A team of University of Washington researchers received a one-year grant to study the overall fitness and health risks faced by gillnet fishermen along Alaska’s Copper River, famous for its salmon. The $25,000 study will collect data including sleep management and fatigue, hearing loss, and high blood pressure.
Researchers are looking at the health habits of commercial fishermen before and during the fishing season with the aim of finding ways to improve their health, according to Dr. Debra Cherry, adjunct associate professor of environmental and occupational health sciences at the UW School of Public Health.
Dr. Cherry is director of the UW’s Occupational and Environmental Medicine Residency program and an associate professor of general internal medicine. She said researchers will study possible contributing factors to the fatal and non-fatal injuries associated with commercial fishing.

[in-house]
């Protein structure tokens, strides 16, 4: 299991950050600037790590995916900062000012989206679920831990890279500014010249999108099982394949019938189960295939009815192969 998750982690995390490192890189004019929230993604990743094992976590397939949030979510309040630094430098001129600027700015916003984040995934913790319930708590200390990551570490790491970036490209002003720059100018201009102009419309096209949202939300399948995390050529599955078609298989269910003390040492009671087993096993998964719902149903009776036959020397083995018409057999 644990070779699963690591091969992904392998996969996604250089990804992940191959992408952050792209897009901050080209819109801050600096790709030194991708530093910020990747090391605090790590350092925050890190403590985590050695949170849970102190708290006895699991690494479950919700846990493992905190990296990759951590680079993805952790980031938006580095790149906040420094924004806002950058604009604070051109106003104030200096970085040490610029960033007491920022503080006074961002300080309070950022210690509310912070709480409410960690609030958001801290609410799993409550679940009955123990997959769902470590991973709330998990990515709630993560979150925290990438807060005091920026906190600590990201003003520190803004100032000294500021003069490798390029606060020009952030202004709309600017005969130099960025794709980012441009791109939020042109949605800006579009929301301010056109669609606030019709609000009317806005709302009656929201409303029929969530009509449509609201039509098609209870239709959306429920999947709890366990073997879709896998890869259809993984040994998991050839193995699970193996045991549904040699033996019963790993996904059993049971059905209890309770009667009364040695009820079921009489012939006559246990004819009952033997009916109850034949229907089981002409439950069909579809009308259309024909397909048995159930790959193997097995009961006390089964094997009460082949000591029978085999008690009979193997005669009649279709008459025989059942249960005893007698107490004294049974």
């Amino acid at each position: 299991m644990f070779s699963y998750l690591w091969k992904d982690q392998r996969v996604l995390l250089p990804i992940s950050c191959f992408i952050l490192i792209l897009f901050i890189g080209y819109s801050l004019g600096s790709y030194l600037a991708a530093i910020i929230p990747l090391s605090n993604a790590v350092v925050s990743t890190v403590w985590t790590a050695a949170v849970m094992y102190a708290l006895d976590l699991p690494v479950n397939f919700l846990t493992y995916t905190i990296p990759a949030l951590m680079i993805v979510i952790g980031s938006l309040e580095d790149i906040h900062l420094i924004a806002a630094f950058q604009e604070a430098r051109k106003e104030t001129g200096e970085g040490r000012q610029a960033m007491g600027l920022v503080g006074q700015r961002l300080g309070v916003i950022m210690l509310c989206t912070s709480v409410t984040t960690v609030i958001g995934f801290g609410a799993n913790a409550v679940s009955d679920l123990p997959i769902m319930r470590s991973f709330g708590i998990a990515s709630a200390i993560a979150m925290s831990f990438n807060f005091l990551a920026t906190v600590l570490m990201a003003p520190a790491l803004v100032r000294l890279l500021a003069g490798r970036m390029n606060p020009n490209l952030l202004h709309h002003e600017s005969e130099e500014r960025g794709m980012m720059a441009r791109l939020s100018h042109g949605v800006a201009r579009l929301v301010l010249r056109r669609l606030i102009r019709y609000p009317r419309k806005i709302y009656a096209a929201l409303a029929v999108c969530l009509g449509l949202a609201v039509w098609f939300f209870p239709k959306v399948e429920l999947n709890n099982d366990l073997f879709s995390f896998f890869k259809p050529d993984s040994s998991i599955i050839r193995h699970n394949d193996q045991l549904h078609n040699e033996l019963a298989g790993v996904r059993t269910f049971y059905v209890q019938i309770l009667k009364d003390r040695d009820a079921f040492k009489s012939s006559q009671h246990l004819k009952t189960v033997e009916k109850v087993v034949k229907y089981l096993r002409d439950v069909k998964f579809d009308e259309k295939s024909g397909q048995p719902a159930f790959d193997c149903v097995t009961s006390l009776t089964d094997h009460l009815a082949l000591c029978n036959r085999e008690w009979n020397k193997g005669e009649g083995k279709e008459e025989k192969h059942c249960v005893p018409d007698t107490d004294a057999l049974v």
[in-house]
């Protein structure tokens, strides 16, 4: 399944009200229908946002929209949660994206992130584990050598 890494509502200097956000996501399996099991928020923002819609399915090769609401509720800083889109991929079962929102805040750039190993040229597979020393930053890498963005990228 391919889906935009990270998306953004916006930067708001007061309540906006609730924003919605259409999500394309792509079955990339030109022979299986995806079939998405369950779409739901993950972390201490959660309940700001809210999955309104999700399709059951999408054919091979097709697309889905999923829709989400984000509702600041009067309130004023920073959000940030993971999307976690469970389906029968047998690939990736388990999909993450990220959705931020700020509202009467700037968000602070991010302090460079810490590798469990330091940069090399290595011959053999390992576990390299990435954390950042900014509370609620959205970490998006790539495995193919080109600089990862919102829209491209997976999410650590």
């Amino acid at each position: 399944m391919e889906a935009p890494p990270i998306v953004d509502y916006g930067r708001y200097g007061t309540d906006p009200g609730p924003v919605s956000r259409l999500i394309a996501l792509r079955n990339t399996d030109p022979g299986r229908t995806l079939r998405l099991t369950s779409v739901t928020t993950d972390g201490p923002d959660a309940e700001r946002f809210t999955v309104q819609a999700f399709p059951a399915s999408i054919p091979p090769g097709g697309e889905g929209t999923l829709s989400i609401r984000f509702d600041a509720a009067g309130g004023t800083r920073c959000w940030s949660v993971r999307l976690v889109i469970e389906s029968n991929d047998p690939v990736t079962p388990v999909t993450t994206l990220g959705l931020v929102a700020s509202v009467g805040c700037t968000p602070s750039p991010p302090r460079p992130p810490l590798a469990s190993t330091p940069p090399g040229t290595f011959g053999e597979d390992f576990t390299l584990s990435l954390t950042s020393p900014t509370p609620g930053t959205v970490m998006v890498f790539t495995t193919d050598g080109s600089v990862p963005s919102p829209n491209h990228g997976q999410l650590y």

Volunteer participants will begin by taking a 20-minute survey and participating in a brief test to measure heart rate. Follow-up physical exams will be given in July to a subset of the volunteers while another subset will be monitored by Fitbits during the fishing season.
The pilot project was awarded by the Pacific Northwest Agricultural Safety & Health (PNASH) Center at the School of Public Health with funding from the National Institute for Occupational Safety and Health (NIOSH).
In a previous study in 2013, UW researchers reviewed nonfatal injuries in commercial fishing from the U.S. Coast Guard and insurance claims. Wrists and hands were the most commonly injured body parts from work processes such as bringing in the nets and sorting the fish, according to Dr. Cherry.
The research team includes Dr. Carly Miller (MPH ’14), who led a study of injuries in Alaska crab fishermen in 2013.
Funding citation: NIOSH/CDC Cooperative Agreement #5 U54 OH0007544